The most basic human on Earth, Carol (Melissa McCarthy) is abducted by an out of control A.I. (voiced by James Corden) in an effort to destroy humanity while she struggles with saving her own heart. Just when you think it’s McCarthy and her famous schtick, she flexes her matured acting talents and will entertain the hell out of you. She proves, once again, what a brilliant actor she is and I’ll be pulling for her Oscar win from now until infinity.
Directed by Ben Falcone, this familiar directorial style feels safe, which is helpful in giving the invasive nature of the rest of the film proper context. The balance between voyeuristic camera angels and typical camera captures really gives the Big Brother vibe appropriate life.
In order for the audience to buy in to the premise and move the plot along, convincing the main character, Carol, was quick and felt a little forced. It moved almost too fast to believe and discredited the characters a little bit. Then, it clicked and I realized that was intentional because that breach of trust between audience and protagonist simulated the breach in confidentiality between technology and user. It shows what “the algorithm” does constantly with everyone’s data and shows it to us in a very clear and pervasive light.
A new, refreshing addition to the main character was how truly unapologetic she was. Typically, a female character would be apologizing for most of her behavior or trying to be polite whist covering up her super-intelliegent counterpart, but Carol says what she means and sticks to it with no repercussions. Instead of going along with someone else’s ideas, she stands up for herself, or just leaves the situation, instead of apologizing her way through begruging compliance. It was a noticeable difference in characteristics usually portrayed by women and what a wonderful change it was.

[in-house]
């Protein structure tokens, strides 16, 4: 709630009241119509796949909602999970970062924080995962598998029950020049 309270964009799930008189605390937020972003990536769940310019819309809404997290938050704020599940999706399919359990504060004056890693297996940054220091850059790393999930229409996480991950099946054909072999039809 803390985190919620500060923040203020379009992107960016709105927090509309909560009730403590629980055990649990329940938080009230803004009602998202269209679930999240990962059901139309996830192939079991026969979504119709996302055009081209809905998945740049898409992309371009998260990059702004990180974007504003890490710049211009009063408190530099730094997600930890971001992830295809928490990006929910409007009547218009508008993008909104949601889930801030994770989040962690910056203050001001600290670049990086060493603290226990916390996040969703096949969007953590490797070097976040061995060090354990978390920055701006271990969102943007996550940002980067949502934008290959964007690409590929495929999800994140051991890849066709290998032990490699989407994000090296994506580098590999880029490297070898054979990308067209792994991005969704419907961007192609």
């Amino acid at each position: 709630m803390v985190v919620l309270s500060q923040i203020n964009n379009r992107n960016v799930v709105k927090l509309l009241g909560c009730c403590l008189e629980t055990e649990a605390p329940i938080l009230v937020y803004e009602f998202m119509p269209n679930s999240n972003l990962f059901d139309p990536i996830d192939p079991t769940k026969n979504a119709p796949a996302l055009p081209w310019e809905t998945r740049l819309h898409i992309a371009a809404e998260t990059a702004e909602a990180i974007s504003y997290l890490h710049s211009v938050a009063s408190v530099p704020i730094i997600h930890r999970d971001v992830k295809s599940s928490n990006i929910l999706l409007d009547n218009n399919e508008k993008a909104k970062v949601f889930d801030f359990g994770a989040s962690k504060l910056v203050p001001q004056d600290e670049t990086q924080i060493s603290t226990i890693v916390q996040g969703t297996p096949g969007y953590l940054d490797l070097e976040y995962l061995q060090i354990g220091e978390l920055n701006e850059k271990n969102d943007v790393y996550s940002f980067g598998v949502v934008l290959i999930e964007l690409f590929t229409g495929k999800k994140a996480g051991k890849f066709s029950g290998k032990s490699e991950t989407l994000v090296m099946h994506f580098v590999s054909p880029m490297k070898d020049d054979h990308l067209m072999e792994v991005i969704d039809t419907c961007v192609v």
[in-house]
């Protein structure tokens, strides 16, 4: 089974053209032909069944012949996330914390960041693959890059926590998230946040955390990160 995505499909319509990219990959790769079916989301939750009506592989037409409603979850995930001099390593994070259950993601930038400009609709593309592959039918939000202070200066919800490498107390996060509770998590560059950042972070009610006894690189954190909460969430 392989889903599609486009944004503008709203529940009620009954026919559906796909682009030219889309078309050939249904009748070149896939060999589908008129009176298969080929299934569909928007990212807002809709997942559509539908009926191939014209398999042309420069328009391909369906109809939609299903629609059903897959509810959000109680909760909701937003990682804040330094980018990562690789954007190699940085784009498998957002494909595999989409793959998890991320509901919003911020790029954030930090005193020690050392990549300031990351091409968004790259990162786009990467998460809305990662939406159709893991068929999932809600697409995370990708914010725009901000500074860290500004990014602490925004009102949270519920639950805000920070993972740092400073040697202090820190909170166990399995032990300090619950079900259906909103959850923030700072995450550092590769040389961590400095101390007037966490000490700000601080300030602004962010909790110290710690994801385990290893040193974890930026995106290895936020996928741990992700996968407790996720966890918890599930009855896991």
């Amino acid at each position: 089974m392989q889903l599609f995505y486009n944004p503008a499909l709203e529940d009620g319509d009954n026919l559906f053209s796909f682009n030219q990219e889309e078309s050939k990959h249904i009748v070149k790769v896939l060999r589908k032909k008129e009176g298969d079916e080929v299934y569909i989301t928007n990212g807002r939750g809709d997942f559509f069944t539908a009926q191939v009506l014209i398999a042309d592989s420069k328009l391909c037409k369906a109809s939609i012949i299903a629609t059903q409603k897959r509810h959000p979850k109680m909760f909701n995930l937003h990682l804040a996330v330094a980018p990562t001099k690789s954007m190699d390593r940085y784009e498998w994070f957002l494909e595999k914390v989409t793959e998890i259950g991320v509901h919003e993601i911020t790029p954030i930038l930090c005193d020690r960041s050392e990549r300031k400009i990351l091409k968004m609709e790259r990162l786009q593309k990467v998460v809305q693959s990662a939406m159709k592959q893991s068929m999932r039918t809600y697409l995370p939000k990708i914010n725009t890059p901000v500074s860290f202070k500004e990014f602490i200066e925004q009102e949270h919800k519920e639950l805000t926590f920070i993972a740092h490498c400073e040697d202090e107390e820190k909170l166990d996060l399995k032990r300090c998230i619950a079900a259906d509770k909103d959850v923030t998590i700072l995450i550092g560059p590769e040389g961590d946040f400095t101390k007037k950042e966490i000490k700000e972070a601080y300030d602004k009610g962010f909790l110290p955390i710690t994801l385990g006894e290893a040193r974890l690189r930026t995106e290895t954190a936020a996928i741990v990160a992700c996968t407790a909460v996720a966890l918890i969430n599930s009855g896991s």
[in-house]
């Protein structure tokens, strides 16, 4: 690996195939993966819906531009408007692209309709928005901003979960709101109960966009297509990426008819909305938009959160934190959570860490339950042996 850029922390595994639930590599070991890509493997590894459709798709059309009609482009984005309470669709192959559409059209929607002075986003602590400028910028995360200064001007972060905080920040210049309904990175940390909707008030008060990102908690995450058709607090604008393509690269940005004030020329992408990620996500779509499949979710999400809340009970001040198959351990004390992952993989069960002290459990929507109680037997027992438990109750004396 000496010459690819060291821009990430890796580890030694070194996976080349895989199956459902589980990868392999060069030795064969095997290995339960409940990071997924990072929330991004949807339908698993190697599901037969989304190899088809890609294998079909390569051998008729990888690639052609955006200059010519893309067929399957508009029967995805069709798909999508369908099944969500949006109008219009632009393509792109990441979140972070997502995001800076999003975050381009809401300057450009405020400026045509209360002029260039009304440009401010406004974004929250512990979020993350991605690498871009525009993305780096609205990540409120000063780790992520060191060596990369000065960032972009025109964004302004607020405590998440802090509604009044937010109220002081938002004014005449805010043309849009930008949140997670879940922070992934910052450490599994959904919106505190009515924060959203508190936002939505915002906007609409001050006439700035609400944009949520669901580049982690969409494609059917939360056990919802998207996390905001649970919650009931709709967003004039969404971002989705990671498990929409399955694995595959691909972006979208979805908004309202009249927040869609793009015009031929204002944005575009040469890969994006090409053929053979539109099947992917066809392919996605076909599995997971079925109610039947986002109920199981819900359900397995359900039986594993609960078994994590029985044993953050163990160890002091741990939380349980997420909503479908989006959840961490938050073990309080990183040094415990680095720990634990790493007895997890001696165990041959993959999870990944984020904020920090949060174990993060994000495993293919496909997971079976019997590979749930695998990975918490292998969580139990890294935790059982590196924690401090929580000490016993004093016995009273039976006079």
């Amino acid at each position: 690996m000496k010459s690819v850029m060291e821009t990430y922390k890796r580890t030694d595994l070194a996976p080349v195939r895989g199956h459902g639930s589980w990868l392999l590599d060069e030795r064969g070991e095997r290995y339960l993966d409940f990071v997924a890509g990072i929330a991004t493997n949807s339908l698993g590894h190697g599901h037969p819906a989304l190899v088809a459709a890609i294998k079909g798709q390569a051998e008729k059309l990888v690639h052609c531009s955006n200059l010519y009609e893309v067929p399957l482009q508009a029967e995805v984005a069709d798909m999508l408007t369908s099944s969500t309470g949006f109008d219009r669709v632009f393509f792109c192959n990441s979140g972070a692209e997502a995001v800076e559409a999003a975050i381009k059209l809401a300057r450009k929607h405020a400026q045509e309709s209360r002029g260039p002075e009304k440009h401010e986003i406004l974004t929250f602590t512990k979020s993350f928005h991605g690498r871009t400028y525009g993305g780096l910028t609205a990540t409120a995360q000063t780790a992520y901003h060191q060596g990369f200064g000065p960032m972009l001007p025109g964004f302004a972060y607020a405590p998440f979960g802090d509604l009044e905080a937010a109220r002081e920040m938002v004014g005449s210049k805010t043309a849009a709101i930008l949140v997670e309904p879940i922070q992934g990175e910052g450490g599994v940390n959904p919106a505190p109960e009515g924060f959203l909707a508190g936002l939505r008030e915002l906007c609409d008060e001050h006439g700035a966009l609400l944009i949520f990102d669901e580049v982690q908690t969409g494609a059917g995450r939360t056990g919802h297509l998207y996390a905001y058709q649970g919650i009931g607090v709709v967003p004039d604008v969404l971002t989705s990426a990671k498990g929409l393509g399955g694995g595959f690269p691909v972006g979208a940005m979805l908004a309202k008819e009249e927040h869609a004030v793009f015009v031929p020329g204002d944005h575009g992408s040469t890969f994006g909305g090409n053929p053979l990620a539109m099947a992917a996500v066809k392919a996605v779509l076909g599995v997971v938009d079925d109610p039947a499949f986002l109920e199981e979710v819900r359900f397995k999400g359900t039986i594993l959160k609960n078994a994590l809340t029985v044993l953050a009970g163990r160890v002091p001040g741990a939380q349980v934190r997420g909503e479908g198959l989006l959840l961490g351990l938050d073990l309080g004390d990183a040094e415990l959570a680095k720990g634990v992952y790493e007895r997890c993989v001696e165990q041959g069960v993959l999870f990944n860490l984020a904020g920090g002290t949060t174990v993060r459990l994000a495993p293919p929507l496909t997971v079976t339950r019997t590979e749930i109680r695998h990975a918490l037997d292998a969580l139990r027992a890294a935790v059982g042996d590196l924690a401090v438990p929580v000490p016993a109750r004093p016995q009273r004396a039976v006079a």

Another notable change that I loved was the female character didn’t have to settle for a male romantic interest that is older and uglier than her, like in most movies since the beginning of time. The casting for McCarthy’s love interest (Bobby Cannavale) was perfectly suitable and they made sense together in age, appearance, and chemistry. The casting across the board was done well and even though the roster was filled with A-List names, it didn’t feel overcast for the sake of the name drop. Sam Richardson can do no wrong in my eyes and certainly doesn’t disappoint in his cameo role alongside Falcone in his standard small appearances.
This year has reminded us that the important moments in life are the memories we make with the people we love the most. It highlights the mentality that we have been forced to adopt, that things and monetary possessions become obsolete when we all have none of it, together. That the main motivating factors of our lives have shifted to simply making memories the best they can be for each other, rather than only looking out for our individual gain.
It’s uplifting, hope-filled, and emotional. The tone during today’s climate is appropriate and sensitive. In a year that’s truly felt like the end of the world is approaching, this movie feels like hugging an old friend after a year in quarantine.